So why am I giving it a three rather than a one or two?
Read more ›
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2 of 3 people found the following review helpful By Bruno A. Magistris on January 3, 2014
Format: Hardcover Verified Purchase
I don't know why I expect something other than excellence with an author like Grant Morrison. I have lots of friends that only having read the first issues of this book, said that it was't very interesting and also that it was bad.
And I always repeat the same: with Morrison, you have to wait till the end.
When he starts a story, whatever it is, he has it all planned on his head. And it won't pay out till the very last issue.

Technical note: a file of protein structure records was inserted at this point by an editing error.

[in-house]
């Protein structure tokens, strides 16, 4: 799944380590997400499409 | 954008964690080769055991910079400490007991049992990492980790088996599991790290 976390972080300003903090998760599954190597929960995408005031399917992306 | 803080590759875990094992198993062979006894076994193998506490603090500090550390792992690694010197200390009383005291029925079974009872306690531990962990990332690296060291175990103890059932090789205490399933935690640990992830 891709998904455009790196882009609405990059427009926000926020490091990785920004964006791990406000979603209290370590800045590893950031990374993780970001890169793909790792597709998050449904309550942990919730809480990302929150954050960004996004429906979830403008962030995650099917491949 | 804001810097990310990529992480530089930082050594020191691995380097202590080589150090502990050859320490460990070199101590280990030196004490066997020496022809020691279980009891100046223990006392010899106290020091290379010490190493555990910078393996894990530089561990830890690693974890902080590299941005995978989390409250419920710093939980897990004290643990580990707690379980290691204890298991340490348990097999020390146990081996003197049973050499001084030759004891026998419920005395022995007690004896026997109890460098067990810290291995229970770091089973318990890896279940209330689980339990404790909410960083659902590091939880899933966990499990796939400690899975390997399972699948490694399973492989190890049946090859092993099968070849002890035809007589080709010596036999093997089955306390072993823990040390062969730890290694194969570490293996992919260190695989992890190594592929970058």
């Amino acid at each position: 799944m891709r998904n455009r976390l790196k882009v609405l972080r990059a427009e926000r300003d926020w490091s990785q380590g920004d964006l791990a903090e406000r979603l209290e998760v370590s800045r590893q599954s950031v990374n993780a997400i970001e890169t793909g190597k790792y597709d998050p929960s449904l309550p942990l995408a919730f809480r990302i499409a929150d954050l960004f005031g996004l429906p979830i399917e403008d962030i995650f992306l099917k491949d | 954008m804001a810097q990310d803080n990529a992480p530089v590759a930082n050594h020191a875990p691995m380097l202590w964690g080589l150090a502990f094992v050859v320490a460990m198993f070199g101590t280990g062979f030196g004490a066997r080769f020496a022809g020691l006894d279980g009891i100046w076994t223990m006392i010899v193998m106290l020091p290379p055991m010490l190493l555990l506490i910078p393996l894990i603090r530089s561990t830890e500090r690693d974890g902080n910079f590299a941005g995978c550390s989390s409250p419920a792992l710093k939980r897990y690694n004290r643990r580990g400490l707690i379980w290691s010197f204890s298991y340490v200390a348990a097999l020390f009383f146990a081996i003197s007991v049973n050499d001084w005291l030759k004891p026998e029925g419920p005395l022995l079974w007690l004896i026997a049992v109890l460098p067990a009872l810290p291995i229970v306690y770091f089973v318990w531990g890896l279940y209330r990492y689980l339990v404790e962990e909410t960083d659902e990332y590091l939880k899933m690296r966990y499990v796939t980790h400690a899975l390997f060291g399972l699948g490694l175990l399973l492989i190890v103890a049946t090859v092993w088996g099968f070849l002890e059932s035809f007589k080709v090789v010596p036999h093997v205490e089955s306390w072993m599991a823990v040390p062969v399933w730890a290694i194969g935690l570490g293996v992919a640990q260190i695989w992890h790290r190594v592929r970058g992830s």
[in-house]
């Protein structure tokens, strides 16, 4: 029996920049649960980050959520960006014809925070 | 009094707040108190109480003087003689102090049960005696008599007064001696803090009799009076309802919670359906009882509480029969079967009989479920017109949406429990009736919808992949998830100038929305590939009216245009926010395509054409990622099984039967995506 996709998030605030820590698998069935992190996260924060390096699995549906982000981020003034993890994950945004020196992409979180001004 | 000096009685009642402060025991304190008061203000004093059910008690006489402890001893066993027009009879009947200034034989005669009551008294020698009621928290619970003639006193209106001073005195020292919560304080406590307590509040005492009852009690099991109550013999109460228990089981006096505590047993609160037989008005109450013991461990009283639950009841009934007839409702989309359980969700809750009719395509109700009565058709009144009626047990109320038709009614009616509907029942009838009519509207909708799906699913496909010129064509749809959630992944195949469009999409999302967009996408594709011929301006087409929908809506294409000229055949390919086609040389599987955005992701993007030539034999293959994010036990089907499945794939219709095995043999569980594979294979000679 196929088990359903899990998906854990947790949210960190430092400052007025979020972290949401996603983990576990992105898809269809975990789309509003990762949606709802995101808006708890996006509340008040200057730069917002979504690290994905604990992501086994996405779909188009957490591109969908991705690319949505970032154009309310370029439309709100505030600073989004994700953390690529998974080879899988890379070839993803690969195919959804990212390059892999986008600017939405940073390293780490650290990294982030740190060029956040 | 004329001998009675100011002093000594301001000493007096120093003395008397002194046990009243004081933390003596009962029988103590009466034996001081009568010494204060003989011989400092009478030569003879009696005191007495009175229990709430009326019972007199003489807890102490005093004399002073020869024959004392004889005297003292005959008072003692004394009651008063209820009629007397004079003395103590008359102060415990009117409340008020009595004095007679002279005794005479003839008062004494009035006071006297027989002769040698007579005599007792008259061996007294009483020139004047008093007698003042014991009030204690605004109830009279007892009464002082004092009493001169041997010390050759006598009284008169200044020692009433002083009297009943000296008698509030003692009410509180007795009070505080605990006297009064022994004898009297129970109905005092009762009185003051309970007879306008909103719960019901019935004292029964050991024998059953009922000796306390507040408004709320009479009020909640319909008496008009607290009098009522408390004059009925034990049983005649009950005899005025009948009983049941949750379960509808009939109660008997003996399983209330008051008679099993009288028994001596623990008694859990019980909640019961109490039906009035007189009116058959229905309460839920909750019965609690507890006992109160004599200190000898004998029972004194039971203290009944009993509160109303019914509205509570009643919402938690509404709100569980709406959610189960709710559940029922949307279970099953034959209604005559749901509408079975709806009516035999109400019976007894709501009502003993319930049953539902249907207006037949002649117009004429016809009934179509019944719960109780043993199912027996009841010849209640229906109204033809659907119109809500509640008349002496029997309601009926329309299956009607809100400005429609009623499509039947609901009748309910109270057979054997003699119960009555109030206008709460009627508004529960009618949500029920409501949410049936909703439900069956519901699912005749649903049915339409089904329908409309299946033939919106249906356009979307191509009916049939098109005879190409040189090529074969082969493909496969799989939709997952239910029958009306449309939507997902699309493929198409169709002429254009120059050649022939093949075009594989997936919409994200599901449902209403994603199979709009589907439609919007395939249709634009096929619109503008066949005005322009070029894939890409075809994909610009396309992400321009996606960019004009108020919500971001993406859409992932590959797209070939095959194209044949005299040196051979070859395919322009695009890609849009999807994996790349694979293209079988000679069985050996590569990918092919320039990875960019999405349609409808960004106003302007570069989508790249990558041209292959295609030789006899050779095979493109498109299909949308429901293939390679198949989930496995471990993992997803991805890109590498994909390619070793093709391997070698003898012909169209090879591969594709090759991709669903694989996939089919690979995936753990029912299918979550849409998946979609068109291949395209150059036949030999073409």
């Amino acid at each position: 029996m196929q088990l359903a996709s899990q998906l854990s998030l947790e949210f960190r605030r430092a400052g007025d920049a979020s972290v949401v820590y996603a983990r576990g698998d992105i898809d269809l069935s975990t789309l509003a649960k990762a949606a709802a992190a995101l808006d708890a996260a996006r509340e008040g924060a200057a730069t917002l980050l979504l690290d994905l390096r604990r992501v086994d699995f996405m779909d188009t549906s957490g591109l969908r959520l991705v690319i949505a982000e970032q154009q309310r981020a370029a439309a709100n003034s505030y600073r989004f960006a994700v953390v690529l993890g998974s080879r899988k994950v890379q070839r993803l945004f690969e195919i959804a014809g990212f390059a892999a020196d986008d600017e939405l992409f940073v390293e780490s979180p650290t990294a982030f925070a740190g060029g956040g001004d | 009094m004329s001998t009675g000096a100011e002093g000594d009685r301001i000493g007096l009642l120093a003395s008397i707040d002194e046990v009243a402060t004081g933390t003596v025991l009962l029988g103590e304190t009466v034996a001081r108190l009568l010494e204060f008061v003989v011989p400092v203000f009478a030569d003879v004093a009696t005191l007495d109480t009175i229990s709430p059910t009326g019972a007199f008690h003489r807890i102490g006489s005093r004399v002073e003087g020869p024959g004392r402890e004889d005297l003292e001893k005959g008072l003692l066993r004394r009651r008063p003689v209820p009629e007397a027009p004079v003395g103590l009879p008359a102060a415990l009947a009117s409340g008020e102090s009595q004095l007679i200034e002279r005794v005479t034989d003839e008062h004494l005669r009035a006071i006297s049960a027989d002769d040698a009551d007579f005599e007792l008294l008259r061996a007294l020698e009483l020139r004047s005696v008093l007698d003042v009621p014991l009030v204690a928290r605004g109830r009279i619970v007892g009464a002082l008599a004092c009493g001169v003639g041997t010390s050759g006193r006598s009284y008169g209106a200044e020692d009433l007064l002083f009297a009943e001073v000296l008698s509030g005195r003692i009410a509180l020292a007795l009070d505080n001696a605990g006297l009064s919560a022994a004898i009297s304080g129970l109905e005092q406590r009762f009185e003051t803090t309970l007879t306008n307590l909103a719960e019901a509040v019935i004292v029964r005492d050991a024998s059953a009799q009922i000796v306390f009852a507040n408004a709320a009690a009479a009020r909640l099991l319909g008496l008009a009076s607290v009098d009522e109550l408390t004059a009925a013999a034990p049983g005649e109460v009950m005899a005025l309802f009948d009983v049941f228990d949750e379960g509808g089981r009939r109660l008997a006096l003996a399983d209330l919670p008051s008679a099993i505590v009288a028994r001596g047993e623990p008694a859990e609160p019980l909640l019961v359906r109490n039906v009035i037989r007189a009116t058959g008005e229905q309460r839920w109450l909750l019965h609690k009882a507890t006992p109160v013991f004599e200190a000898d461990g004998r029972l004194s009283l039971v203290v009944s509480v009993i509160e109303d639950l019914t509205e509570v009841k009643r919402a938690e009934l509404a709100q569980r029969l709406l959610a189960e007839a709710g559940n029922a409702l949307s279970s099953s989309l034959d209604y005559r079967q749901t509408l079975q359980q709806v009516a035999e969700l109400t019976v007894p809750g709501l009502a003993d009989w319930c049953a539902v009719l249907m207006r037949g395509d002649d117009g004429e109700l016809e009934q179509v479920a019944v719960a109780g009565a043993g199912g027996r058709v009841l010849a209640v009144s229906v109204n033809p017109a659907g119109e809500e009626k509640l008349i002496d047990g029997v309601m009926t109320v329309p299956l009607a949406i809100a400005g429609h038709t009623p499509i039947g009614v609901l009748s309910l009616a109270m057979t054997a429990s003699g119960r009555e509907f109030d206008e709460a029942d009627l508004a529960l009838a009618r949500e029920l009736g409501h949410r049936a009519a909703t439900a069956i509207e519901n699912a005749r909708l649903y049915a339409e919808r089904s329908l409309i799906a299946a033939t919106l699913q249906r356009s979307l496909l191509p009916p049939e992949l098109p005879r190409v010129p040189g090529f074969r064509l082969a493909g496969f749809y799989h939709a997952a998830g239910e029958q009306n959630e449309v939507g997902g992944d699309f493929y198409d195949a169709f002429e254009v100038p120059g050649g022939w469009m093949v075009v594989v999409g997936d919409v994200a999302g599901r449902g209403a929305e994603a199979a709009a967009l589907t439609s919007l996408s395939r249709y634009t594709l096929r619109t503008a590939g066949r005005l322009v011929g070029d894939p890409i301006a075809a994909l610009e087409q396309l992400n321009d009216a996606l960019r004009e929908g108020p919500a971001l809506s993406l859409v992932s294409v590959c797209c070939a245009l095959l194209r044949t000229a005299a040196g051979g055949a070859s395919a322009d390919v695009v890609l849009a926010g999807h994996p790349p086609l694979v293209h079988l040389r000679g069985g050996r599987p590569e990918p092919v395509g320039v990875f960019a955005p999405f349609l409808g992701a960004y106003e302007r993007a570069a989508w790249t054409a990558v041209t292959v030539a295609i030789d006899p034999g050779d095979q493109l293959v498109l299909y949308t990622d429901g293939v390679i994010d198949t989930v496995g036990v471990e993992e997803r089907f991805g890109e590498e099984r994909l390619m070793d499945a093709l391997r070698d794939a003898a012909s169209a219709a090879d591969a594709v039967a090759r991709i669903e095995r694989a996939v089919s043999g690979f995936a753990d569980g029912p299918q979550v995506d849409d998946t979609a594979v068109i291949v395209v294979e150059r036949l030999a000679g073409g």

This is not a book for everybody. It demands a certain level of concentration that, I think, only maybe Alan Moore can acomplish too.
To wrap it up: buy the three volumes, read them carefully, and think if it's not a great story.
If you do think that it's bad, then keep buying your Geoff Jones books...
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2 of 3 people found the following review helpful By Matt Scroggins on December 27, 2013
Format: Hardcover